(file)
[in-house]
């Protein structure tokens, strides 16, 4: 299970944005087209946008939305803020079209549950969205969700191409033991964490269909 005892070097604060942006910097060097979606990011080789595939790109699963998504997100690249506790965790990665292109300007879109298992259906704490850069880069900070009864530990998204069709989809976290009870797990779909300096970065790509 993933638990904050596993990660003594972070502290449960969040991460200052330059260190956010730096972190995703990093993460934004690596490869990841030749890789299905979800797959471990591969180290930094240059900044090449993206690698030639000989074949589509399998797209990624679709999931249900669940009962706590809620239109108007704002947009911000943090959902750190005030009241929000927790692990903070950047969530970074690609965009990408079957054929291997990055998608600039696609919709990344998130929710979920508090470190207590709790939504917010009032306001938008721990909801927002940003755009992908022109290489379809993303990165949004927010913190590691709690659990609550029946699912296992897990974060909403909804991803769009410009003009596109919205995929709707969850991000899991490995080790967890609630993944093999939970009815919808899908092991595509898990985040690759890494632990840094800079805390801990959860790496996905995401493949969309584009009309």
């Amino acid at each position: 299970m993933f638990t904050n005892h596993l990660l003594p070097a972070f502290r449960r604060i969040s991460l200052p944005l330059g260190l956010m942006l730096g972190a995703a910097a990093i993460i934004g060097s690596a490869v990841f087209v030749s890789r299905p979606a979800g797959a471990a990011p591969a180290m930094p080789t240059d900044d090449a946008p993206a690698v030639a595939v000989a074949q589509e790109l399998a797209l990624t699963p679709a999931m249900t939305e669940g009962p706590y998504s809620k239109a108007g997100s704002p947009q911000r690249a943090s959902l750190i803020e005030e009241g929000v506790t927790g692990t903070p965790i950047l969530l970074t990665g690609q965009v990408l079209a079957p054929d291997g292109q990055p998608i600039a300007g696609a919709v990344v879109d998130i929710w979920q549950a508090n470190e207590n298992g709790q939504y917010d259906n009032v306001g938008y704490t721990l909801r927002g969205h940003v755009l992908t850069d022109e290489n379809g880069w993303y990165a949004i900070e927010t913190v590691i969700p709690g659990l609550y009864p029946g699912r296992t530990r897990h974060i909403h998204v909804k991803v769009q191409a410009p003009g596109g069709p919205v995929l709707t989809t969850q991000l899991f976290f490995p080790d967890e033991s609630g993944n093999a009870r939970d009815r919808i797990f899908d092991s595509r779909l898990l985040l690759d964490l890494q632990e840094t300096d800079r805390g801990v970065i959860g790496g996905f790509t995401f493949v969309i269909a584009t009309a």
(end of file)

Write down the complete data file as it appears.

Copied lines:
[in-house]
């Protein structure tokens, strides 16, 4: 299970944005087209946008939305803020079209549950969205969700191409033991964490269909 005892070097604060942006910097060097979606990011080789595939790109699963998504997100690249506790965790990665292109300007879109298992259906704490850069880069900070009864530990998204069709989809976290009870797990779909300096970065790509 993933638990904050596993990660003594972070502290449960969040991460200052330059260190956010730096972190995703990093993460934004690596490869990841030749890789299905979800797959471990591969180290930094240059900044090449993206690698030639000989074949589509399998797209990624679709999931249900669940009962706590809620239109108007704002947009911000943090959902750190005030009241929000927790692990903070950047969530970074690609965009990408079957054929291997990055998608600039696609919709990344998130929710979920508090470190207590709790939504917010009032306001938008721990909801927002940003755009992908022109290489379809993303990165949004927010913190590691709690659990609550029946699912296992897990974060909403909804991803769009410009003009596109919205995929709707969850991000899991490995080790967890609630993944093999939970009815919808899908092991595509898990985040690759890494632990840094800079805390801990959860790496996905995401493949969309584009009309």
């Amino acid at each position: 299970m993933f638990t904050n005892h596993l990660l003594p070097a972070f502290r449960r604060i969040s991460l200052p944005l330059g260190l956010m942006l730096g972190a995703a910097a990093i993460i934004g060097s690596a490869v990841f087209v030749s890789r299905p979606a979800g797959a471990a990011p591969a180290m930094p080789t240059d900044d090449a946008p993206a690698v030639a595939v000989a074949q589509e790109l399998a797209l990624t699963p679709a999931m249900t939305e669940g009962p706590y998504s809620k239109a108007g997100s704002p947009q911000r690249a943090s959902l750190i803020e005030e009241g929000v506790t927790g692990t903070p965790i950047l969530l970074t990665g690609q965009v990408l079209a079957p054929d291997g292109q990055p998608i600039a300007g696609a919709v990344v879109d998130i929710w979920q549950a508090n470190e207590n298992g709790q939504y917010d259906n009032v306001g938008y704490t721990l909801r927002g969205h940003v755009l992908t850069d022109e290489n379809g880069w993303y990165a949004i900070e927010t913190v590691i969700p709690g659990l609550y009864p029946g699912r296992t530990r897990h974060i909403h998204v909804k991803v769009q191409a410009p003009g596109g069709p919205v995929l709707t989809t969850q991000l899991f976290f490995p080790d967890e033991s609630g993944n093999a009870r939970d009815r919808i797990f899908d092991s595509r779909l898990l985040l690759d964490l890494q632990e840094t300096d800079r805390g801990v970065i959860g790496g996905f790509t995401f493949v969309i269909a584009t009309a």